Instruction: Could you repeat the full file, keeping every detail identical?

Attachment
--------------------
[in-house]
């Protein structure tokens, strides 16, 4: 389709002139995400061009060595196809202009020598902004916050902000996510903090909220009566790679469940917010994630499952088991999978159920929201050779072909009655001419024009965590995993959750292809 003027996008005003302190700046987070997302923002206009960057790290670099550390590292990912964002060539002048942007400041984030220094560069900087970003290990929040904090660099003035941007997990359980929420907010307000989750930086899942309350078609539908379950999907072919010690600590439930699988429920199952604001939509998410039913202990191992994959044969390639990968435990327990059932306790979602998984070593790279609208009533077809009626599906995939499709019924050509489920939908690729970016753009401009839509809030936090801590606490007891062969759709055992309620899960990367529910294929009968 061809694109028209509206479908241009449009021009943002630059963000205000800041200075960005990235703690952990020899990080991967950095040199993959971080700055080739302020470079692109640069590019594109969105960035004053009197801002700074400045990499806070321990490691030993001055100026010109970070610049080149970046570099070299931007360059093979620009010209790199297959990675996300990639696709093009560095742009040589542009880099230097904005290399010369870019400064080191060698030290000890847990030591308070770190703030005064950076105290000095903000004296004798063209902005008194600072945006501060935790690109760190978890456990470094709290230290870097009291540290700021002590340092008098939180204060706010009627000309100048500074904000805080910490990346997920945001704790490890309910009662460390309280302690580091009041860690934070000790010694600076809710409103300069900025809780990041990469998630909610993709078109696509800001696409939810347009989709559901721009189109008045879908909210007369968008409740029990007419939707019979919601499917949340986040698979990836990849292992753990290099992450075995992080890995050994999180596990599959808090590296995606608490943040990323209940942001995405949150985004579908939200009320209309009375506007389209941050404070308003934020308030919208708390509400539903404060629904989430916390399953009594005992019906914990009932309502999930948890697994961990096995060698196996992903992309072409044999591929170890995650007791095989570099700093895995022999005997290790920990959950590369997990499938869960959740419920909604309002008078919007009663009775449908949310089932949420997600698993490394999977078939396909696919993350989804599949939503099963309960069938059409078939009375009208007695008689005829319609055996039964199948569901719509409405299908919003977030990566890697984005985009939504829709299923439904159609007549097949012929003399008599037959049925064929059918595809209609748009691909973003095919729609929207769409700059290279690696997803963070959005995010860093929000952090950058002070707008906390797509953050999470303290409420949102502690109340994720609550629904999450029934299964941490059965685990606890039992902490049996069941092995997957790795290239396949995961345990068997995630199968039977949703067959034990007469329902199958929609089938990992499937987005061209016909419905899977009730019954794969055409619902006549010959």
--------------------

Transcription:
[in-house]
């Protein structure tokens, strides 16, 4: 389709002139995400061009060595196809202009020598902004916050902000996510903090909220009566790679469940917010994630499952088991999978159920929201050779072909009655001419024009965590995993959750292809 003027996008005003302190700046987070997302923002206009960057790290670099550390590292990912964002060539002048942007400041984030220094560069900087970003290990929040904090660099003035941007997990359980929420907010307000989750930086899942309350078609539908379950999907072919010690600590439930699988429920199952604001939509998410039913202990191992994959044969390639990968435990327990059932306790979602998984070593790279609208009533077809009626599906995939499709019924050509489920939908690729970016753009401009839509809030936090801590606490007891062969759709055992309620899960990367529910294929009968 061809694109028209509206479908241009449009021009943002630059963000205000800041200075960005990235703690952990020899990080991967950095040199993959971080700055080739302020470079692109640069590019594109969105960035004053009197801002700074400045990499806070321990490691030993001055100026010109970070610049080149970046570099070299931007360059093979620009010209790199297959990675996300990639696709093009560095742009040589542009880099230097904005290399010369870019400064080191060698030290000890847990030591308070770190703030005064950076105290000095903000004296004798063209902005008194600072945006501060935790690109760190978890456990470094709290230290870097009291540290700021002590340092008098939180204060706010009627000309100048500074904000805080910490990346997920945001704790490890309910009662460390309280302690580091009041860690934070000790010694600076809710409103300069900025809780990041990469998630909610993709078109696509800001696409939810347009989709559901721009189109008045879908909210007369968008409740029990007419939707019979919601499917949340986040698979990836990849292992753990290099992450075995992080890995050994999180596990599959808090590296995606608490943040990323209940942001995405949150985004579908939200009320209309009375506007389209941050404070308003934020308030919208708390509400539903404060629904989430916390399953009594005992019906914990009932309502999930948890697994961990096995060698196996992903992309072409044999591929170890995650007791095989570099700093895995022999005997290790920990959950590369997990499938869960959740419920909604309002008078919007009663009775449908949310089932949420997600698993490394999977078939396909696919993350989804599949939503099963309960069938059409078939009375009208007695008689005829319609055996039964199948569901719509409405299908919003977030990566890697984005985009939504829709299923439904159609007549097949012929003399008599037959049925064929059918595809209609748009691909973003095919729609929207769409700059290279690696997803963070959005995010860093929000952090950058002070707008906390797509953050999470303290409420949102502690109340994720609550629904999450029934299964941490059965685990606890039992902490049996069941092995997957790795290239396949995961345990068997995630199968039977949703067959034990007469329902199958929609089938990992499937987005061209016909419905899977009730019954794969055409619902006549010959």